The University of Michigan is giving a group nearly $2 million in research grant funding to examine "the historical and current state of the U.S. carceral system."
According to the University of Michigan website, the $1,999,834 grant was given to a group that is planning a project around "confronting the Carceral State" and will partner with community organizations "to center the voices and lived experiences of incarcerated people and criminalized communities."
The project was given grant funding as part of the university's "Meet the Moment Research Initiative" that focuses on faculty research and scholarship to "address today’s most pressing societal issues."
The project is titled "Confronting the Carceral State: Criminalization, Confinement and Control."
A press release states that the project will examine "the historical and current state of the U.S. carceral system, including mass incarceration, police brutality, wrongful convictions, racial criminalization and immigrant detention."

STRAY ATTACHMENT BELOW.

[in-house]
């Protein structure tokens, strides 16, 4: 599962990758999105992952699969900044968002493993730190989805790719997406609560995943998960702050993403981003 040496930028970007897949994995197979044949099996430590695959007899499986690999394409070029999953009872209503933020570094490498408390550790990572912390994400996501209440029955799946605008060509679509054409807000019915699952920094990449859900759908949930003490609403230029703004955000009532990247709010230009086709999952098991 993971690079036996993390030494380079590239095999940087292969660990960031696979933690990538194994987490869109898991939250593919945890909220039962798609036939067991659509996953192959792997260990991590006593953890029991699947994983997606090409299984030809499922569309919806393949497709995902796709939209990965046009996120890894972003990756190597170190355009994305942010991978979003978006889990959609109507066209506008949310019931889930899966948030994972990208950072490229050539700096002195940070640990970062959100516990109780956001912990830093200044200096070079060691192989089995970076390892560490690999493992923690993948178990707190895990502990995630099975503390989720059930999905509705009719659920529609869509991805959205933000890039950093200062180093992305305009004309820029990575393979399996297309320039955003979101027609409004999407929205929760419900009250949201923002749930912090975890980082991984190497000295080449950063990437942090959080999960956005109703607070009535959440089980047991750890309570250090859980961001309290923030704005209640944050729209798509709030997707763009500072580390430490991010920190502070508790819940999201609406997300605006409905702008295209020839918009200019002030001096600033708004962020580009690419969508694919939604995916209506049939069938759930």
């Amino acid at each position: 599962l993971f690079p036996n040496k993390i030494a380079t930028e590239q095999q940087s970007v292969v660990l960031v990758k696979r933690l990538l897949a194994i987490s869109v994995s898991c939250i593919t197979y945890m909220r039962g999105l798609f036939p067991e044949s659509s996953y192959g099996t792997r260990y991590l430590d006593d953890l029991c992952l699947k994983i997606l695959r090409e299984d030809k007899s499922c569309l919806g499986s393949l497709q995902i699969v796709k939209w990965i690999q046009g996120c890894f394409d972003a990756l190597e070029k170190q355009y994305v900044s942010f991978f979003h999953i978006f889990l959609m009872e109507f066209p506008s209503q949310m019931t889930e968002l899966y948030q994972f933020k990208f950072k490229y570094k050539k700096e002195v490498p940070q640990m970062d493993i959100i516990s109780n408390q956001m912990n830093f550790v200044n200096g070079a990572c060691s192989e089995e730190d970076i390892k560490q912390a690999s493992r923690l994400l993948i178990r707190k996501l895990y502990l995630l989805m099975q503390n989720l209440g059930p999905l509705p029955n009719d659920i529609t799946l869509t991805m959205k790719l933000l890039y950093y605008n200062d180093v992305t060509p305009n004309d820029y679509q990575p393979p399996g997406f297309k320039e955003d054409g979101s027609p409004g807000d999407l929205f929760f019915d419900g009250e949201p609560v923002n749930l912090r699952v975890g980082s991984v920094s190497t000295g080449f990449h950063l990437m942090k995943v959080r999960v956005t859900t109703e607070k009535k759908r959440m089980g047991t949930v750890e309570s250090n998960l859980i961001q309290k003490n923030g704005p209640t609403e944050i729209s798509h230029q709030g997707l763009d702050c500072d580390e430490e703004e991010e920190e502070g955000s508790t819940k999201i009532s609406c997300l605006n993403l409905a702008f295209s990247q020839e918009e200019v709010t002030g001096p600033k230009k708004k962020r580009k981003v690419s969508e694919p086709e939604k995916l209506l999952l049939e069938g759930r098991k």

"The team will partner with community organizations and impacted individuals to center the voices and lived experiences of incarcerated people and criminalized communities, bring transparency and democratic accountability to law enforcement, and "change the narrative" around the carceral state," the project description states.
A press release describing the project states that it is an effort to "dismantle systemic racism" as well as "promote social justice."
A total of nearly $4.5 million was given to other projects such as "Measuring, Modeling and Mapping Microplastics in the Atmosphere of Michigan."
Anne Curzan, dean of the University of Michigan College of Literature, Science, and the Arts, said in a press release that the research will address pressing societal issues.
"There are many challenges our society is facing right now that have long-term effects for generations to come. With this research initiative, we can address these issues in a way that will encourage and empower people to make positive, purposeful change," Curzan said.